Bears are getting ready for winter and are seeking out food sources. They will not hesitate to enter yards and they have been spotted on Wright Road

Bears are getting ready for winter and are seeking out food sources. They will not hesitate to enter yards and they have been spotted on Wright Road

Bear Buzz – October 1

A word to the wise on keeping bear and human conflict to a minimum

Recent Wildlife Sightings:

 

Ella Road residents reported a black bear removing garbage from cans in the neighbourhood. The bear was taking the garbage into a neighbouring property.  A wooden box was built, in an attempt to store the garbage, but the bear broke open the box.

Store garbage in a secure building until collection day or consider purchasing a bear-resistant household container. If you cannot store garbage securely, freeze smelly items and add to the bin only on the morning of collection.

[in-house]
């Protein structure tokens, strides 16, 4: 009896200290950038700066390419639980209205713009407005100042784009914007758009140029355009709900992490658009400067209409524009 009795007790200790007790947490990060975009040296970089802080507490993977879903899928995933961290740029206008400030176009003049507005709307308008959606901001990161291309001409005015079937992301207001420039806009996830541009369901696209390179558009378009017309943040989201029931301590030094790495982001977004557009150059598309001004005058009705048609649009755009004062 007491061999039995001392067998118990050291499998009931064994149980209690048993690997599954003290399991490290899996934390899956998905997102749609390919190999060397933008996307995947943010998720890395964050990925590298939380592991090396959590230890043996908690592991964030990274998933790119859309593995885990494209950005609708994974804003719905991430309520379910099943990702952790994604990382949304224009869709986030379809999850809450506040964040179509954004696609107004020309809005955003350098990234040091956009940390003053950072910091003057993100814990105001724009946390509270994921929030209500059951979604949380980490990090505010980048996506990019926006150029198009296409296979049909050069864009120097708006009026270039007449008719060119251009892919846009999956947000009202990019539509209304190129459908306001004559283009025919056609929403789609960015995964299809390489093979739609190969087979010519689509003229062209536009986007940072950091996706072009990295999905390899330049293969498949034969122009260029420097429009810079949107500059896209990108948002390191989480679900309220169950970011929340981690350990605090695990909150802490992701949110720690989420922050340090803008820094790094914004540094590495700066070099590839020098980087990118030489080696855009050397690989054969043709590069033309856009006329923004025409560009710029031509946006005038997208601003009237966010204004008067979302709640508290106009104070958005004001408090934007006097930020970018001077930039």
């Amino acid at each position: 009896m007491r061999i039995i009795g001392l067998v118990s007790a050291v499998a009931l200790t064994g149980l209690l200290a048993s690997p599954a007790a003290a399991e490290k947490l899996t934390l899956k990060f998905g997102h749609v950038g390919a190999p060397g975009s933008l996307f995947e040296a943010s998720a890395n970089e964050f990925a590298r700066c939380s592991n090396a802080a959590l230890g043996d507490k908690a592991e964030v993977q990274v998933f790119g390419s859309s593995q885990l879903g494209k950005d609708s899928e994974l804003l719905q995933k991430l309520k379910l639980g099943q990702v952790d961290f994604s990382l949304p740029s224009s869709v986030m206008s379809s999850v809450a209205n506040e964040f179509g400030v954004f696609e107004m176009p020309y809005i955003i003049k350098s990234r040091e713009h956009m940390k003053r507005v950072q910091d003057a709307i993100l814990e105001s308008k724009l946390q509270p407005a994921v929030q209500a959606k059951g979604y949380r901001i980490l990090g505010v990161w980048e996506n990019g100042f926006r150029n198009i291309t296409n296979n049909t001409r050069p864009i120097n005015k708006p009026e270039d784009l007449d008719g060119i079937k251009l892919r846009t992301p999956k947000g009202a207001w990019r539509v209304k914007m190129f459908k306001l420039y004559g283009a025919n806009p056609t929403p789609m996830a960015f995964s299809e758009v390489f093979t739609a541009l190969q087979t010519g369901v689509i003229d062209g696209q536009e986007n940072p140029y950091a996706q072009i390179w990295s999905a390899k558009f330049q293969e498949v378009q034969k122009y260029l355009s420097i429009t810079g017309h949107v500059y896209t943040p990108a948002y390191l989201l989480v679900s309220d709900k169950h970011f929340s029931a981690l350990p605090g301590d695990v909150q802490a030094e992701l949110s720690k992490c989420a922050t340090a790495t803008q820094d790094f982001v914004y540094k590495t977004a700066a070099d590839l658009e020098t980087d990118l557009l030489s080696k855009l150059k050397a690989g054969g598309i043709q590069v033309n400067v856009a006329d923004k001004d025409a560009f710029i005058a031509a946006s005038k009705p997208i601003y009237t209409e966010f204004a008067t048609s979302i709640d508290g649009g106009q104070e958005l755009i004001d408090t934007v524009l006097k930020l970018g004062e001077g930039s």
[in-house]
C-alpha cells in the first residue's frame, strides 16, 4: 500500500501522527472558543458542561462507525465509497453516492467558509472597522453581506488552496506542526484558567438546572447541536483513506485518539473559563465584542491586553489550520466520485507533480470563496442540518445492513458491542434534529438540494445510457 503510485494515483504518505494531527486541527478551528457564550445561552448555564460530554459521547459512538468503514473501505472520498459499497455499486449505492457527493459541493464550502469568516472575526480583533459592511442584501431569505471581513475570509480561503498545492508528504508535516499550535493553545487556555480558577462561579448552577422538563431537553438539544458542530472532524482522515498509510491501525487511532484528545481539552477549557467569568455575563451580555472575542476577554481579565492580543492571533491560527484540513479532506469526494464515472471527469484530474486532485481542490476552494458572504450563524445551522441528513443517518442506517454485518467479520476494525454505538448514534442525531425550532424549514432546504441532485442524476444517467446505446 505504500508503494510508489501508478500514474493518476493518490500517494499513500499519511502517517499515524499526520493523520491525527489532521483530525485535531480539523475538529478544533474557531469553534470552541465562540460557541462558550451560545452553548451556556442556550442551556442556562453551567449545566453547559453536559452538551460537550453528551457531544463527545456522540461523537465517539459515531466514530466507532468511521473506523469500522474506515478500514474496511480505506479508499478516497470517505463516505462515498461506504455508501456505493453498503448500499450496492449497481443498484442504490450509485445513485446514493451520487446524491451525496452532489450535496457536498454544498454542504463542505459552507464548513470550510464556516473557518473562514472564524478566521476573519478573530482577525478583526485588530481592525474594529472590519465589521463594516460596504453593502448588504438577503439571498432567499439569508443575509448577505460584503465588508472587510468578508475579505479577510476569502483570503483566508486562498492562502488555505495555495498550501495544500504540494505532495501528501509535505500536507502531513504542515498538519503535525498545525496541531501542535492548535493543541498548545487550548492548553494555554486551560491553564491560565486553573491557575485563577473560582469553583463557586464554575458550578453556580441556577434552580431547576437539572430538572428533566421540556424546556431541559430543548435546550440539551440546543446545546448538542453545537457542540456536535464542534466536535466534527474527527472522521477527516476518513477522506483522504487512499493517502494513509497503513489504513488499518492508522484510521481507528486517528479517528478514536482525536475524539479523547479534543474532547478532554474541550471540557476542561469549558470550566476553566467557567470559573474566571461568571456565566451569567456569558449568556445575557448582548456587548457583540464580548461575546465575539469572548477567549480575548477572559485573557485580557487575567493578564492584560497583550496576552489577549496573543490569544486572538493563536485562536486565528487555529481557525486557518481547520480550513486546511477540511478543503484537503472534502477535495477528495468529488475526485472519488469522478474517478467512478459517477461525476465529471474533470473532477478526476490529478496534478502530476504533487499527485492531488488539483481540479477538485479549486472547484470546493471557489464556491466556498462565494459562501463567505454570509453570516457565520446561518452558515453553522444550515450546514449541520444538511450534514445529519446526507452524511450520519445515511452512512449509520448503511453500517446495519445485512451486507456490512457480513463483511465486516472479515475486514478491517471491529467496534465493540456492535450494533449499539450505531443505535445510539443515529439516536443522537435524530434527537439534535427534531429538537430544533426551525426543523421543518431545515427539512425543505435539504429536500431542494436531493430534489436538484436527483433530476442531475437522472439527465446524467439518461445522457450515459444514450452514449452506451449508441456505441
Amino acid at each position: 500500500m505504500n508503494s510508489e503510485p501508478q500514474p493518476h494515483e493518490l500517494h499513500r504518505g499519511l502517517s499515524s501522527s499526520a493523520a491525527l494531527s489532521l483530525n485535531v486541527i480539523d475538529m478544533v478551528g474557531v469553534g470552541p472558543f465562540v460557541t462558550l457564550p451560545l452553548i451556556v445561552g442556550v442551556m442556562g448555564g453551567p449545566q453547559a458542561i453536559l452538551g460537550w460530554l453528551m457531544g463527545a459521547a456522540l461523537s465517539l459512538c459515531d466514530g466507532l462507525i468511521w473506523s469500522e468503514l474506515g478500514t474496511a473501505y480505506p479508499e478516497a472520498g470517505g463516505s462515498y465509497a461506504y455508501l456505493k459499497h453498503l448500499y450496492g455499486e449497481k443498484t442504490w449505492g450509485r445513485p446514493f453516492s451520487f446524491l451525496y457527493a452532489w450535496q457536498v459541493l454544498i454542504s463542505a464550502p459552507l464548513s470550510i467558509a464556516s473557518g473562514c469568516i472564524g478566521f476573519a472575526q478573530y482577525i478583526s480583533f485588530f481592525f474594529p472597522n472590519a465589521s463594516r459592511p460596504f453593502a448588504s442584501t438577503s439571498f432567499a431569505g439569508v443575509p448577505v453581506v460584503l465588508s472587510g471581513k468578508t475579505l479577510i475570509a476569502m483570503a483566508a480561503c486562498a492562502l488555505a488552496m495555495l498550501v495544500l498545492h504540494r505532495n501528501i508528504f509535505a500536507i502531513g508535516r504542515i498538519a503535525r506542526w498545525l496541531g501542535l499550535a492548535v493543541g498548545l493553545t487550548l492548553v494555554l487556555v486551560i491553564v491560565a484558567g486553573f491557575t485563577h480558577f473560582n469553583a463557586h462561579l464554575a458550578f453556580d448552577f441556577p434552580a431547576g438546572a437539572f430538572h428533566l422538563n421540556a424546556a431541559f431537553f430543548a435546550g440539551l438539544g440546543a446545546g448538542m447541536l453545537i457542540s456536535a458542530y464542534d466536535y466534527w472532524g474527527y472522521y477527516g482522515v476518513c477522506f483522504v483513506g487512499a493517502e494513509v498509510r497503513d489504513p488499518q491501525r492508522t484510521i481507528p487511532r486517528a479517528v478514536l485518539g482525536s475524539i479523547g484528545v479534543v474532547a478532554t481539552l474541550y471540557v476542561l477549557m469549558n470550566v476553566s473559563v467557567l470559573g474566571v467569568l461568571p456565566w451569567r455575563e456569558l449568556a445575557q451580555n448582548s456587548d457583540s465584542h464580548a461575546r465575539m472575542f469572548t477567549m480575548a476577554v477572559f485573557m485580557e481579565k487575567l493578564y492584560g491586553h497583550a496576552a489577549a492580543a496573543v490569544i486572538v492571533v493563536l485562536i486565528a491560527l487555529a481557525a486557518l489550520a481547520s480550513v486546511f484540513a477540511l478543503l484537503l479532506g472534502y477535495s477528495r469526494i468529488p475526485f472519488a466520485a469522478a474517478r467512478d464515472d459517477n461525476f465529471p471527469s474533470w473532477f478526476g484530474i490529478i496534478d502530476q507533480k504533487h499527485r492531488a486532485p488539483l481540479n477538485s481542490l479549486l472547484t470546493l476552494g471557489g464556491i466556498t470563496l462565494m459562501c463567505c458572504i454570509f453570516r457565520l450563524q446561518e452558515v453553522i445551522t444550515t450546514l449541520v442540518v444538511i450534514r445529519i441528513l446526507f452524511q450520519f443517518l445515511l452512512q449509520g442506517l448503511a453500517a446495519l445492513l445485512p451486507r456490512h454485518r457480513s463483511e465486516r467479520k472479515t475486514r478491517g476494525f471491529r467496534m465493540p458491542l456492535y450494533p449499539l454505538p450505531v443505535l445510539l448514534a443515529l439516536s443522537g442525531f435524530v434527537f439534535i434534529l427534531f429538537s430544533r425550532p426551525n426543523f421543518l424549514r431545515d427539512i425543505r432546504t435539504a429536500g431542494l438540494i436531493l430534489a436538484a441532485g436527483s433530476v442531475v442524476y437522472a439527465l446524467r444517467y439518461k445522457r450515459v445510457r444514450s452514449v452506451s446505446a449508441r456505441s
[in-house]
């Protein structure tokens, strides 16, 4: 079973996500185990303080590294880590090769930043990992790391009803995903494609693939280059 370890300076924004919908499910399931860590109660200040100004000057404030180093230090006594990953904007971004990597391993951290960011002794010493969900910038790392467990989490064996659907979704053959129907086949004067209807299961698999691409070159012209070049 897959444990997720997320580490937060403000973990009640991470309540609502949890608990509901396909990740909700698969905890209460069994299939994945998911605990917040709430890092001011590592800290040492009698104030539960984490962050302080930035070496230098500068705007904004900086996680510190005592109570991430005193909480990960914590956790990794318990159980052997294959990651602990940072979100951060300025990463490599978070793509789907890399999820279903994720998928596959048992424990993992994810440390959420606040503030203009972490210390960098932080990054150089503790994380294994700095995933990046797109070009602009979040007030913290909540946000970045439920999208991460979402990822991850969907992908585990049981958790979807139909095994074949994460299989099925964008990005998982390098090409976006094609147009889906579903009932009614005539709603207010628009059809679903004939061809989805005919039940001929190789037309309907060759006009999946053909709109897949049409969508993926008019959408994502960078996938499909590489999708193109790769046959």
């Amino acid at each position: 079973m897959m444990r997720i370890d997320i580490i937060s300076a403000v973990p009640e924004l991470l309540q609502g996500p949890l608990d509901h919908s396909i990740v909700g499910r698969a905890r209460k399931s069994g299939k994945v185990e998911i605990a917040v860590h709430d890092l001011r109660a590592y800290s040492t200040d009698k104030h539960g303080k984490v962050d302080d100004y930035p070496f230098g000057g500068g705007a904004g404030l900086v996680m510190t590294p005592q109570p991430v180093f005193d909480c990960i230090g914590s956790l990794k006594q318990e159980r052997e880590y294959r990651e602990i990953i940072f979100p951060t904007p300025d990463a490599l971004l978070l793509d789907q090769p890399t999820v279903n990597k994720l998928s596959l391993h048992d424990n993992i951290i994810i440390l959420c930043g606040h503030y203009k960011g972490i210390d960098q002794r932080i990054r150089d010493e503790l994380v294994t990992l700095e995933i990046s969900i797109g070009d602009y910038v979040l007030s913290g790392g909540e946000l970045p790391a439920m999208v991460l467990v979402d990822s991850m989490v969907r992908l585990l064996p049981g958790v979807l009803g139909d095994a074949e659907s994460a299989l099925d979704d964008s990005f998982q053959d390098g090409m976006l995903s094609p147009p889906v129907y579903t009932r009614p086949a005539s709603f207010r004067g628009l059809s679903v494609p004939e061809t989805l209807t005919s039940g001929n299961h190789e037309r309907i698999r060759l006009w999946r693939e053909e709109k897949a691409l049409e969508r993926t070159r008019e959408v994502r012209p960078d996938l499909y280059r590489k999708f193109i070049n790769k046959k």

A black bear near Grant Road was in a tree eating apples. Apples left unpicked and ripening fruit left on the ground attracted the bear. The RCMP arrived, just as the animal was leaving the area.

A large black bear has been sighted in the Wright/McMillan/Francis Road areas.

A resident near Sooke River Road area, reported a black bear dragged a shed, full of garbage, across the yard. The garbage, left there for some time began to smell, was attracting the bear.

To change the behaviour of bears, we must first change our own. Be very diligent about not giving bears access to food, garbage, chickens, livestock, fruit trees, dog food, bird feeders, or any other type of attractant. If we take away the items that attract the bears, our communities will be a safer place for all of us.

This is an effective and proven, long-term solution for reducing human-bear conflicts.

Should you encounter a bear in your neighbourhood and it does not see you, simply walk away. If the bear sees you, speak to the bear in a low calm voice and slowly back away. Keep the bear in your field of vision but do not stare at the bear directly. Directly staring at a bear may be interpreted as a sign of aggression. Above all, never approach a wild animal. For more on what to do in the event of an encounter with wildlife or how to protect yourself visit  www.wildsafebc.com.

Remember, if you see any wildlife activity of concern, please call the 24-hour reporting line for the Conservation Officer Service: 1 -877-952-7277.

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